In contrast, rural northern and predominantly urban regions further de-specialized from agriculture. For example, from 1991 to 2001, employment in agricultural processing was reduced by half in rural northern regions (from approximately 1,000 employees to about 500).
In the fisheries value chain, rural metro-adjacent and rural non-metro-adjacent regions saw an overall increase in their location quotient from 1991 to 2001 (Appendix Table A.5). The location quotients in rural non-metro-adjacent regions increased for all components of the value chain, particularly employment in primary production and services. The rural northern regions maintained a relatively higher specialization (i.e. higher location quotient) in fishing activities although they saw a decrease in the location quotient, except in services activities. Predominantly urban and intermediate regions saw a decrease in their relative intensity of employment in the fishing sector (i.e. a declining location quotient).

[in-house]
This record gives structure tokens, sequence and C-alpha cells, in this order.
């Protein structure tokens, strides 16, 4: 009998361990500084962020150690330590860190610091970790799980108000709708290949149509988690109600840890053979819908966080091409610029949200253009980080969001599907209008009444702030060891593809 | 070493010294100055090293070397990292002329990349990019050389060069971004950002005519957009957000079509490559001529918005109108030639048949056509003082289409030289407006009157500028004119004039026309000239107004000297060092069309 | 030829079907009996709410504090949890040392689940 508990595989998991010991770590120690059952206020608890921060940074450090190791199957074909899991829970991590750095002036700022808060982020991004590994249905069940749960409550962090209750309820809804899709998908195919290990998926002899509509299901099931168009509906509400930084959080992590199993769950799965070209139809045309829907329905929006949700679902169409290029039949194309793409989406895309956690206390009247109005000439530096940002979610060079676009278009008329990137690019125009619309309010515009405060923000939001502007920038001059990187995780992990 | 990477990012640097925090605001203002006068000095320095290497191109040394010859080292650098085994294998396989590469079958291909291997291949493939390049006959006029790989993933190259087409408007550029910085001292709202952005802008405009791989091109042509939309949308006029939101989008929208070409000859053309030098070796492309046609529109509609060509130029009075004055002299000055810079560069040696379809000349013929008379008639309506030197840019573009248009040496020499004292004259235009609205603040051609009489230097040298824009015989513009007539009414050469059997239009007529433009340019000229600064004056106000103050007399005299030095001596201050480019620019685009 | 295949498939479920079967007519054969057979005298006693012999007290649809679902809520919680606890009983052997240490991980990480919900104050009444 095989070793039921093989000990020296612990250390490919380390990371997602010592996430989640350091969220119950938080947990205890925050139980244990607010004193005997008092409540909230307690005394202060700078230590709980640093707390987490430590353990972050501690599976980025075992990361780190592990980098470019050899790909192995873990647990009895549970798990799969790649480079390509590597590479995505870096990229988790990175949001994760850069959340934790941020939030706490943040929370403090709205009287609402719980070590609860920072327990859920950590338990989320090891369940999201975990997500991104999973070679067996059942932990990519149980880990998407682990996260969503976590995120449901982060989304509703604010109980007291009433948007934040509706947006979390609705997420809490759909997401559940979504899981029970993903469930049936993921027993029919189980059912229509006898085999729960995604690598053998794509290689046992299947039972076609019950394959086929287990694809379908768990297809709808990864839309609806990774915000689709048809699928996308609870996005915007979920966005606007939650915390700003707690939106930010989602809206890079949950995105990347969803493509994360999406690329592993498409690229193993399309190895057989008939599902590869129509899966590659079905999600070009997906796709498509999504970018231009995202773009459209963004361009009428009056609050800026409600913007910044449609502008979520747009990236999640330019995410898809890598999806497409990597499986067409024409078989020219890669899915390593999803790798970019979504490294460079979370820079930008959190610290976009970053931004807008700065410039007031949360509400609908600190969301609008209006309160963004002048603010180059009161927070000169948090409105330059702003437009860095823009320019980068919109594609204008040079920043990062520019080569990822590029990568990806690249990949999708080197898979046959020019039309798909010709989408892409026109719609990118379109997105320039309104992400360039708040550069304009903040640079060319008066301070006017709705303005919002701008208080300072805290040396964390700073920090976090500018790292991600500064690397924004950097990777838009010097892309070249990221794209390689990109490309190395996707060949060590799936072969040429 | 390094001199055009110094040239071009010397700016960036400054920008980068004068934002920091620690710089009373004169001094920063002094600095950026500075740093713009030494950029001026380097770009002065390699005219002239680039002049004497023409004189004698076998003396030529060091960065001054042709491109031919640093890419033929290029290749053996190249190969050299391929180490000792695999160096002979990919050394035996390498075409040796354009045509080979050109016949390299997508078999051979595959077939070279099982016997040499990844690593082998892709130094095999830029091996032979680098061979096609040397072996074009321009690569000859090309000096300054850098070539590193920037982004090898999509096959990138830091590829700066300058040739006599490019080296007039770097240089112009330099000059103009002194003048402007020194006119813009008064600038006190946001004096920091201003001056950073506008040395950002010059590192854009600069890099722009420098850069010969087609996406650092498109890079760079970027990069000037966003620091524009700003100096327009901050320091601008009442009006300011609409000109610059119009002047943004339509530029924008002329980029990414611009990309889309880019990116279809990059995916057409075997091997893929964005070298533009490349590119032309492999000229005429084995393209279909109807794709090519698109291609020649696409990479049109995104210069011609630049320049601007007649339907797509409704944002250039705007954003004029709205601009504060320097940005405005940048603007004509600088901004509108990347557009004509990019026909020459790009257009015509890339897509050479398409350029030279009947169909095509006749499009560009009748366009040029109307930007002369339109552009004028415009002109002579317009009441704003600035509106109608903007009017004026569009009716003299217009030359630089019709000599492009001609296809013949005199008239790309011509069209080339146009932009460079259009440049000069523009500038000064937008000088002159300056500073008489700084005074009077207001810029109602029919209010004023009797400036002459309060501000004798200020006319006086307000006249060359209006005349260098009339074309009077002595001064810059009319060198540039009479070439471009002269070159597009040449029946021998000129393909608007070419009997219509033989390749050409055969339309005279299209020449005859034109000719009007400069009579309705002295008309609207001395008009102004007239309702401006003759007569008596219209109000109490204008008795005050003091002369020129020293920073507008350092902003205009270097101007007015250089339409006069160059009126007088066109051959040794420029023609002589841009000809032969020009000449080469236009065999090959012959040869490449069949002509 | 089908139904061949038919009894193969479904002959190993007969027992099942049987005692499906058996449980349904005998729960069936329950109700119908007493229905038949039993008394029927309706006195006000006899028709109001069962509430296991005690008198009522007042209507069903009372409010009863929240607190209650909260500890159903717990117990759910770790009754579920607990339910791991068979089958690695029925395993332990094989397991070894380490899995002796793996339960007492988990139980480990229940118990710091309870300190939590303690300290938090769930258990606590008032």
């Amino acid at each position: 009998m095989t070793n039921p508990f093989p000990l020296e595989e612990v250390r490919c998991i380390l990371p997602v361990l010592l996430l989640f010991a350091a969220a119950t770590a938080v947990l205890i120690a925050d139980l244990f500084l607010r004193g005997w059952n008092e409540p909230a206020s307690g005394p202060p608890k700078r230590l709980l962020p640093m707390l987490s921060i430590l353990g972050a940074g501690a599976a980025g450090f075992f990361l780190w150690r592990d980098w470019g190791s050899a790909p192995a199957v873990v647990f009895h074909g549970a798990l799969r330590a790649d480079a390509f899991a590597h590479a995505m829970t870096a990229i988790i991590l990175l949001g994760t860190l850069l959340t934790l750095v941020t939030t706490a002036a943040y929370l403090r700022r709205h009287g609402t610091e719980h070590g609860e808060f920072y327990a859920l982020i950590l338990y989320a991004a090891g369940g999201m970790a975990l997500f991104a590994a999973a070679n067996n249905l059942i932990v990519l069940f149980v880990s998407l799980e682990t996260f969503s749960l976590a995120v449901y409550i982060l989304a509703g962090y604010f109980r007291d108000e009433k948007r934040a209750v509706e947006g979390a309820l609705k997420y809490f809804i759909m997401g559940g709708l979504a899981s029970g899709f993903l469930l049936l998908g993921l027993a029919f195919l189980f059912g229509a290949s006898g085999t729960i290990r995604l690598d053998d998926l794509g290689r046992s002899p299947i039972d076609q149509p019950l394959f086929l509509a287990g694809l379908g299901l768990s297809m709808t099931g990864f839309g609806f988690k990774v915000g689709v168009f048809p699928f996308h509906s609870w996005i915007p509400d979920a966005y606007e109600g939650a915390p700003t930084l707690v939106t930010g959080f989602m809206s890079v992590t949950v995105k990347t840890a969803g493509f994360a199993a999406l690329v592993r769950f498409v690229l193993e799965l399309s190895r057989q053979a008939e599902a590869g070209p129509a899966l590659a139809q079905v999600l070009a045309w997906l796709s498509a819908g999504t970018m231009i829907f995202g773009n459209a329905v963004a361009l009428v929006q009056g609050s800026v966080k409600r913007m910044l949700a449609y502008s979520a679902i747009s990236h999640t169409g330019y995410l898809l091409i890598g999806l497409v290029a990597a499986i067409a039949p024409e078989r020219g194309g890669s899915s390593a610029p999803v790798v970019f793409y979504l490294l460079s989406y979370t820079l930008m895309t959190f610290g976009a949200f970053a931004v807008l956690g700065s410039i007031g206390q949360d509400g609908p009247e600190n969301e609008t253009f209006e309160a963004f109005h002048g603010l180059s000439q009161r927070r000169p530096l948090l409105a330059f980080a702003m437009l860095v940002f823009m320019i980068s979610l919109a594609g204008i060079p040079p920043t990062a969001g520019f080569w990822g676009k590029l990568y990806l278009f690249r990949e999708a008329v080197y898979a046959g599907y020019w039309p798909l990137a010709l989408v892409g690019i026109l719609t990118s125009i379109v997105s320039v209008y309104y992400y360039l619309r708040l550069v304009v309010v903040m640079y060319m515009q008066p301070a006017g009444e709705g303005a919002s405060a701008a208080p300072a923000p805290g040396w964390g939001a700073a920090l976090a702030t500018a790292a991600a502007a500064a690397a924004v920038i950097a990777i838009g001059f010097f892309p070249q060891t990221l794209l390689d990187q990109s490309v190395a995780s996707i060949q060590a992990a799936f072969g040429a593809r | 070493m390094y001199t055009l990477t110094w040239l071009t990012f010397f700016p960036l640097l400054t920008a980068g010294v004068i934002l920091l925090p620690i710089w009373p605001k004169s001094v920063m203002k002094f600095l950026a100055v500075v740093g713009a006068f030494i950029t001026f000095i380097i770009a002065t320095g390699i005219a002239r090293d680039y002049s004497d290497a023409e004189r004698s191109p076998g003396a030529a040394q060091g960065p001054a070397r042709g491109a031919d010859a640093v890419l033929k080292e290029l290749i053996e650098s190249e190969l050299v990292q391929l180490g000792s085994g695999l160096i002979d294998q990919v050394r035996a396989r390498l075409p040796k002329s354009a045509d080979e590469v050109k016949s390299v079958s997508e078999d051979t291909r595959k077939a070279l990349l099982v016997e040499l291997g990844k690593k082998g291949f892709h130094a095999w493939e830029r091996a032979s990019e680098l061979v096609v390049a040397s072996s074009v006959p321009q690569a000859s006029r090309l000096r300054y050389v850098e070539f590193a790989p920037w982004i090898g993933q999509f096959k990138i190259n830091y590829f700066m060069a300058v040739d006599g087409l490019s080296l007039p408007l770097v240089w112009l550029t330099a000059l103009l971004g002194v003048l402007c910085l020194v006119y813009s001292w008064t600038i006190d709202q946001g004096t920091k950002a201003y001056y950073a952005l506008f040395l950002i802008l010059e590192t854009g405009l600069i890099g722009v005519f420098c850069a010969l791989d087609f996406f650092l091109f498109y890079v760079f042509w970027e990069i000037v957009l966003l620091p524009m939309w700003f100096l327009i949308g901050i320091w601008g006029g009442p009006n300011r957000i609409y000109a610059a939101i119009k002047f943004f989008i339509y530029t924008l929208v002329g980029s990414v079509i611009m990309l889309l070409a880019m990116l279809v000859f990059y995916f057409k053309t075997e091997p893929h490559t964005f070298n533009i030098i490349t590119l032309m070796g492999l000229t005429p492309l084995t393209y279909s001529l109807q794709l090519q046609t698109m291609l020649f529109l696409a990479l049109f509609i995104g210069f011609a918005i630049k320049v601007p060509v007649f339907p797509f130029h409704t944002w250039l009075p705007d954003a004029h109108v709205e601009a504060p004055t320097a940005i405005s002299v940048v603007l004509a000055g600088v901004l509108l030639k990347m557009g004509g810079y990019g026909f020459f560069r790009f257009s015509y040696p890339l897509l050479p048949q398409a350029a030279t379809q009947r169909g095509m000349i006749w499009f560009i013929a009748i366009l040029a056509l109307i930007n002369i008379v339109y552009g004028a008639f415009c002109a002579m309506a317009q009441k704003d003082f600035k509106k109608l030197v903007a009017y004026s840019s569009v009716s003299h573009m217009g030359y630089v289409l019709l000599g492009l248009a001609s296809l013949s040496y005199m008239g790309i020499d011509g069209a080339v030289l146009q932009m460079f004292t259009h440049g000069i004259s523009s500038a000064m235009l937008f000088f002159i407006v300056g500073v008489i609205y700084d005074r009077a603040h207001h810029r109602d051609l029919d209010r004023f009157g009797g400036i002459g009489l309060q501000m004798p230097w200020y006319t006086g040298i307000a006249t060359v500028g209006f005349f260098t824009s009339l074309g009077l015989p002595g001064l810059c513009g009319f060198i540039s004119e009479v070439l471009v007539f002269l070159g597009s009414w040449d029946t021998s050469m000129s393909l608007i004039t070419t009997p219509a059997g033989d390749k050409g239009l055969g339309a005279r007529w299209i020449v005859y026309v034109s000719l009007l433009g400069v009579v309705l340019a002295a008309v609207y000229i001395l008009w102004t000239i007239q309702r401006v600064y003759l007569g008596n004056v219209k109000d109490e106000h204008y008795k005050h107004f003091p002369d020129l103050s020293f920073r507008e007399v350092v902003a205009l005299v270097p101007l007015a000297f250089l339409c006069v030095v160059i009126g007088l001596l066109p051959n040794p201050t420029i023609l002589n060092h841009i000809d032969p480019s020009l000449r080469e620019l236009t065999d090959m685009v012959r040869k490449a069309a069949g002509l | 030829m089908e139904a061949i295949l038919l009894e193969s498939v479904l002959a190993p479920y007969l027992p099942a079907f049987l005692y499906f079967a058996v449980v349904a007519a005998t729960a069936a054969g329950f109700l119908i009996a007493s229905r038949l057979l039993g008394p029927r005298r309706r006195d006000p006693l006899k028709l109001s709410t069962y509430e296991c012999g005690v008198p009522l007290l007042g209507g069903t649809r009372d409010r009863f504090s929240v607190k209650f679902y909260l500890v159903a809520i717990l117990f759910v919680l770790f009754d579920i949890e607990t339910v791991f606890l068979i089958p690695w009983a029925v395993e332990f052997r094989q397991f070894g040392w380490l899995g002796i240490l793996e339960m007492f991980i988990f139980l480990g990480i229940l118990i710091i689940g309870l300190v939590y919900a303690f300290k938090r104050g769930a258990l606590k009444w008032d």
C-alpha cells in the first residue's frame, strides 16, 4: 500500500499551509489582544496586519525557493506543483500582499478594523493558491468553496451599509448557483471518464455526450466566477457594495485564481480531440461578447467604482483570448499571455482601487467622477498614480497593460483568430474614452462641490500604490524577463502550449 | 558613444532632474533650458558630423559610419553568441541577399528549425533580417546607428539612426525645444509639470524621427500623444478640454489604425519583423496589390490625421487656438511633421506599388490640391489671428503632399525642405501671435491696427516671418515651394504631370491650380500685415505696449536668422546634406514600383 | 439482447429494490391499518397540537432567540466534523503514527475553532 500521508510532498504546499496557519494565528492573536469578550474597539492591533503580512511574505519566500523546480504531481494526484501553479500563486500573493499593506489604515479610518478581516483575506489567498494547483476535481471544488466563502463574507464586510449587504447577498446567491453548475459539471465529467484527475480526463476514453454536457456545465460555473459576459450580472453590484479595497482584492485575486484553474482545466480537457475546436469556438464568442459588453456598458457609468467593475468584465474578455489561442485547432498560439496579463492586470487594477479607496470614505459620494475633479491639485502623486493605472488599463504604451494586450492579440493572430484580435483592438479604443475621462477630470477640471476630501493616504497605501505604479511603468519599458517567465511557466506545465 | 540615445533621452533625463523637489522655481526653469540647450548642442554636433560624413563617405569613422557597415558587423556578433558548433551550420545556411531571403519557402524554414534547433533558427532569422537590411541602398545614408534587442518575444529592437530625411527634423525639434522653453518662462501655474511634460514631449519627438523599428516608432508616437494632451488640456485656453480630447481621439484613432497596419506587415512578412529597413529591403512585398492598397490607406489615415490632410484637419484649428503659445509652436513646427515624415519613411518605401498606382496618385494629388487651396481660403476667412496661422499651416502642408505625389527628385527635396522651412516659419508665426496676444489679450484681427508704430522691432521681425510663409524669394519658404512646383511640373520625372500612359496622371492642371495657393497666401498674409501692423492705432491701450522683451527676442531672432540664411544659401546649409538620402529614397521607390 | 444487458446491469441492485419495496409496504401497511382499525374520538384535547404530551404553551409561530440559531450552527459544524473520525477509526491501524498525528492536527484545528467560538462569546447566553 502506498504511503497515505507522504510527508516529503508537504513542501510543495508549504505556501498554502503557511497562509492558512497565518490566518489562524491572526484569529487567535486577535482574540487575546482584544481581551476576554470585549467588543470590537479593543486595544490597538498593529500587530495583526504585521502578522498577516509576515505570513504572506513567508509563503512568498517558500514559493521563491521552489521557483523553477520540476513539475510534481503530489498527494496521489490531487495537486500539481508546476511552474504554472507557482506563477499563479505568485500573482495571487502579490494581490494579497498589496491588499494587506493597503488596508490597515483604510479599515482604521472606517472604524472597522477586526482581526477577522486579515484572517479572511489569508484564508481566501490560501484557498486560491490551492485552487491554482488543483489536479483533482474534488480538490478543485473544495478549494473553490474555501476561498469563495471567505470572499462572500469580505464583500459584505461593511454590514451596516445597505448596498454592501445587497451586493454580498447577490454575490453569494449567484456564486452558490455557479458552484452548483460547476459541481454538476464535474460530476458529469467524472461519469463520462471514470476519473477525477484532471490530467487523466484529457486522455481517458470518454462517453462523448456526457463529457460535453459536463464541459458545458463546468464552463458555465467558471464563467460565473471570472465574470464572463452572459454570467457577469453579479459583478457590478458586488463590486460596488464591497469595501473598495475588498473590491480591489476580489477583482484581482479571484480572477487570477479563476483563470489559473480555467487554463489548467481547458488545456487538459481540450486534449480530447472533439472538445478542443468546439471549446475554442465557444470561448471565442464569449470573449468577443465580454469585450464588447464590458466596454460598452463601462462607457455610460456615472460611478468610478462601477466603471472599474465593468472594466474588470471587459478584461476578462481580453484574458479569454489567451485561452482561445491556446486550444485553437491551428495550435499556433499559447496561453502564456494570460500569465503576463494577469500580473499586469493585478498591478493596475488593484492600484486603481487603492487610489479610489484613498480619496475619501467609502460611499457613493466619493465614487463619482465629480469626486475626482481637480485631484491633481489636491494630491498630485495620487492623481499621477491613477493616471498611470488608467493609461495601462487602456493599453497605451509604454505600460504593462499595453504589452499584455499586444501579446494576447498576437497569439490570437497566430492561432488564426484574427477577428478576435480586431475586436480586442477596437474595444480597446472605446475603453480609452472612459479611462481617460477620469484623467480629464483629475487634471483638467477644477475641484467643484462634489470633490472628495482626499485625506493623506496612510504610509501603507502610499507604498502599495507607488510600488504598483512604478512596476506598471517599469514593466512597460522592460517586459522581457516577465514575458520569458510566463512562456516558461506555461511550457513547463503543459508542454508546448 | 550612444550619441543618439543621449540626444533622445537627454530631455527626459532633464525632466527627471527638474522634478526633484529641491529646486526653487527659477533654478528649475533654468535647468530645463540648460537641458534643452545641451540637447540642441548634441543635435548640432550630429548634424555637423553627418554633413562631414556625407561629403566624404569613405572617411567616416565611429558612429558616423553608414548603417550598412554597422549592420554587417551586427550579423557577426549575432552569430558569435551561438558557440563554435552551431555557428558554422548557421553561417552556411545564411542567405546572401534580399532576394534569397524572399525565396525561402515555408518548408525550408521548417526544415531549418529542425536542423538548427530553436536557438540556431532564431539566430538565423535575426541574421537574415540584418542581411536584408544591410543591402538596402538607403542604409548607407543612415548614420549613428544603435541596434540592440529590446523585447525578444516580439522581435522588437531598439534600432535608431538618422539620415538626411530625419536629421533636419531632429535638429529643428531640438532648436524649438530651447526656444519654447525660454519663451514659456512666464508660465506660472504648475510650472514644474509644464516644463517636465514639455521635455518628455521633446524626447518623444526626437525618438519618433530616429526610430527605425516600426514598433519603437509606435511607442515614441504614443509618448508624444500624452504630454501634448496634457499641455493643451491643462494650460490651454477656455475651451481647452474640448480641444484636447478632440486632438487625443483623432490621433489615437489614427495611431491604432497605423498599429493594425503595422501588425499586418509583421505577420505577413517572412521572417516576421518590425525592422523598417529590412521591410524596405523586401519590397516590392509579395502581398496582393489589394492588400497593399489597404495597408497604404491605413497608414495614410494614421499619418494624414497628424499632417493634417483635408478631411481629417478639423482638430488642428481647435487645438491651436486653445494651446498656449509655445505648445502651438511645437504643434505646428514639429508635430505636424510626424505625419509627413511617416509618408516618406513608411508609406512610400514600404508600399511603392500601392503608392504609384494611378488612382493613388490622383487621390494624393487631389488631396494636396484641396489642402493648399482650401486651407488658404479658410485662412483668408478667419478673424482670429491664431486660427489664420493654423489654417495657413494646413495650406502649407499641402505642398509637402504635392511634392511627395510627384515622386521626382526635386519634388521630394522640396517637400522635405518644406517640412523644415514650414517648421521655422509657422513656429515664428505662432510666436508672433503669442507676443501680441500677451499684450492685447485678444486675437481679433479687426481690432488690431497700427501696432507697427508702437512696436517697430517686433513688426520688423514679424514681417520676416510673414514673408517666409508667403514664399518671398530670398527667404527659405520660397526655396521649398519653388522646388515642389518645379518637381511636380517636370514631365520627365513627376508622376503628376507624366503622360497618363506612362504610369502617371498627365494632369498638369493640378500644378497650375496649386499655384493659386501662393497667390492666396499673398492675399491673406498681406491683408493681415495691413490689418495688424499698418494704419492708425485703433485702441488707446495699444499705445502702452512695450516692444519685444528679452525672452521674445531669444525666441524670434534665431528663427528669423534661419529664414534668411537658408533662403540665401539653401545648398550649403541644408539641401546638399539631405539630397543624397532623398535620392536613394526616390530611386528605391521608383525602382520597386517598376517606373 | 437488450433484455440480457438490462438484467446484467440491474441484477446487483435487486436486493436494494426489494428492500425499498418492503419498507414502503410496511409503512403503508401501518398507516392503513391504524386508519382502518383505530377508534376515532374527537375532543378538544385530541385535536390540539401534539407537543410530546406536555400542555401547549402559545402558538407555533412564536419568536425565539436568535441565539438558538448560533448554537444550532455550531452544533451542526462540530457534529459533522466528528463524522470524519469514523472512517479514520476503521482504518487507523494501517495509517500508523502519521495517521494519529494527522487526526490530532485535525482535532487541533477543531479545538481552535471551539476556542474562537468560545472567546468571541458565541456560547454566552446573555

The location quotient for employment in forestry's primary production increased in each type of predominantly rural region (Appendix Table A.6). In contrast, the relative intensity of forestry wholesale employment decreased in each type of predominantly rural region. This was due to a large increase of forestry wholesaling in intermediate and predominantly urban regions (75% and 66%, respectively, corresponding to an additional 11,000 and 25,000 employees, respectively) (Appendix Table A.16). Rural metro-adjacent regions also experienced an employment growth of 53% (corresponding to about 6,000 additional employees in wholesaling of forestry products). However, this growth in employment in the wholesale component of the forestry value chain was less than the growth for Canada as a whole which resulted in a decline in employment intensity (i.e. a decline in the location quotient) in rural metro-adjacent regions.